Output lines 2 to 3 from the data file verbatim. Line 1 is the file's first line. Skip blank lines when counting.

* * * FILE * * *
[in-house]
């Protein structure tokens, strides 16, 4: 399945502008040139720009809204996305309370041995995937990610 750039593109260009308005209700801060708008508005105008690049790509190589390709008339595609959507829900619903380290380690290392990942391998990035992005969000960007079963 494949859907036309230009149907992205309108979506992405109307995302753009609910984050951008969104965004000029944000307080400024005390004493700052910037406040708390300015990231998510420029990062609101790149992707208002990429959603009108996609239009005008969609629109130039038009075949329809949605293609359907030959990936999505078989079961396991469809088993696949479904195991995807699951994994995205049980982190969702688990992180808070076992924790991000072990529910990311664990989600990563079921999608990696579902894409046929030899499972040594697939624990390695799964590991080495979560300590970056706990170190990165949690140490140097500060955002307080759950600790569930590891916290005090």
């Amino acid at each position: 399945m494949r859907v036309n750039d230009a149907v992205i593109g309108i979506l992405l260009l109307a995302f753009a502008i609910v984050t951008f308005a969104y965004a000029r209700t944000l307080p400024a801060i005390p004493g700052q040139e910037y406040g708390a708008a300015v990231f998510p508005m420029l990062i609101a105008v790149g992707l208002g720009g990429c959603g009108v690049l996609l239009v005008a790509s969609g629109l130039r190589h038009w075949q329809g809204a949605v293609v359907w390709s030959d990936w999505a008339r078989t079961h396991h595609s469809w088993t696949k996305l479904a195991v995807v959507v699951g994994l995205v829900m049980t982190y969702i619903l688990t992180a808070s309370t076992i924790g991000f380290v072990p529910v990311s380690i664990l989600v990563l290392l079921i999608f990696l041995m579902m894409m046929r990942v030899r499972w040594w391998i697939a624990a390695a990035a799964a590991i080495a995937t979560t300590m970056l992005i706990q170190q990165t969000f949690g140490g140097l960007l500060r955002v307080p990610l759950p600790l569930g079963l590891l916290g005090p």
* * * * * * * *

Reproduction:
């Protein structure tokens, strides 16, 4: 399945502008040139720009809204996305309370041995995937990610 750039593109260009308005209700801060708008508005105008690049790509190589390709008339595609959507829900619903380290380690290392990942391998990035992005969000960007079963 494949859907036309230009149907992205309108979506992405109307995302753009609910984050951008969104965004000029944000307080400024005390004493700052910037406040708390300015990231998510420029990062609101790149992707208002990429959603009108996609239009005008969609629109130039038009075949329809949605293609359907030959990936999505078989079961396991469809088993696949479904195991995807699951994994995205049980982190969702688990992180808070076992924790991000072990529910990311664990989600990563079921999608990696579902894409046929030899499972040594697939624990390695799964590991080495979560300590970056706990170190990165949690140490140097500060955002307080759950600790569930590891916290005090």
């Amino acid at each position: 399945m494949r859907v036309n750039d230009a149907v992205i593109g309108i979506l992405l260009l109307a995302f753009a502008i609910v984050t951008f308005a969104y965004a000029r209700t944000l307080p400024a801060i005390p004493g700052q040139e910037y406040g708390a708008a300015v990231f998510p508005m420029l990062i609101a105008v790149g992707l208002g720009g990429c959603g009108v690049l996609l239009v005008a790509s969609g629109l130039r190589h038009w075949q329809g809204a949605v293609v359907w390709s030959d990936w999505a008339r078989t079961h396991h595609s469809w088993t696949k996305l479904a195991v995807v959507v699951g994994l995205v829900m049980t982190y969702i619903l688990t992180a808070s309370t076992i924790g991000f380290v072990p529910v990311s380690i664990l989600v990563l290392l079921i999608f990696l041995m579902m894409m046929r990942v030899r499972w040594w391998i697939a624990a390695a990035a799964a590991i080495a995937t979560t300590m970056l992005i706990q170190q990165t969000f949690g140490g140097l960007l500060r955002v307080p990610l759950p600790l569930g079963l590891l916290g005090p």